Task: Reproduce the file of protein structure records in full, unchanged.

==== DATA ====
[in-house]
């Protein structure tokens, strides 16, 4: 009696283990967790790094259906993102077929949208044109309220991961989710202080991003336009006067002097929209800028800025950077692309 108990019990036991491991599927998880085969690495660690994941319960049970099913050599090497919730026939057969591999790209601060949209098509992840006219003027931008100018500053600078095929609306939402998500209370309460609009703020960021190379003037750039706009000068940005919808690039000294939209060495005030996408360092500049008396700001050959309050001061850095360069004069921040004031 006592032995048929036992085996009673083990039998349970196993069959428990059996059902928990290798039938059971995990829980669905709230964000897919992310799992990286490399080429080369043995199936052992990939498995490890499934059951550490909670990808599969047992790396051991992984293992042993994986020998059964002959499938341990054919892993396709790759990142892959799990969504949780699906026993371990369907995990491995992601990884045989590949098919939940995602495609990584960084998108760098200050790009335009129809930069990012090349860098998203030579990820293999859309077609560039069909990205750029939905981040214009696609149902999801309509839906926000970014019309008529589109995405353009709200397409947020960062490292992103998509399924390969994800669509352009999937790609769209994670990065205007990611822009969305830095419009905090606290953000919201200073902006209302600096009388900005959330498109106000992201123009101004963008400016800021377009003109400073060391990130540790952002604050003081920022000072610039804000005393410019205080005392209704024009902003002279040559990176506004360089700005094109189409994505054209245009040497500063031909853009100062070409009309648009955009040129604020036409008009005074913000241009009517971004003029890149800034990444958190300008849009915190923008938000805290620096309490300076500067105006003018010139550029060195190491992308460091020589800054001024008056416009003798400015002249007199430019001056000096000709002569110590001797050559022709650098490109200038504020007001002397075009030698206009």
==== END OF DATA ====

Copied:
[in-house]
């Protein structure tokens, strides 16, 4: 009696283990967790790094259906993102077929949208044109309220991961989710202080991003336009006067002097929209800028800025950077692309 108990019990036991491991599927998880085969690495660690994941319960049970099913050599090497919730026939057969591999790209601060949209098509992840006219003027931008100018500053600078095929609306939402998500209370309460609009703020960021190379003037750039706009000068940005919808690039000294939209060495005030996408360092500049008396700001050959309050001061850095360069004069921040004031 006592032995048929036992085996009673083990039998349970196993069959428990059996059902928990290798039938059971995990829980669905709230964000897919992310799992990286490399080429080369043995199936052992990939498995490890499934059951550490909670990808599969047992790396051991992984293992042993994986020998059964002959499938341990054919892993396709790759990142892959799990969504949780699906026993371990369907995990491995992601990884045989590949098919939940995602495609990584960084998108760098200050790009335009129809930069990012090349860098998203030579990820293999859309077609560039069909990205750029939905981040214009696609149902999801309509839906926000970014019309008529589109995405353009709200397409947020960062490292992103998509399924390969994800669509352009999937790609769209994670990065205007990611822009969305830095419009905090606290953000919201200073902006209302600096009388900005959330498109106000992201123009101004963008400016800021377009003109400073060391990130540790952002604050003081920022000072610039804000005393410019205080005392209704024009902003002279040559990176506004360089700005094109189409994505054209245009040497500063031909853009100062070409009309648009955009040129604020036409008009005074913000241009009517971004003029890149800034990444958190300008849009915190923008938000805290620096309490300076500067105006003018010139550029060195190491992308460091020589800054001024008056416009003798400015002249007199430019001056000096000709002569110590001797050559022709650098490109200038504020007001002397075009030698206009």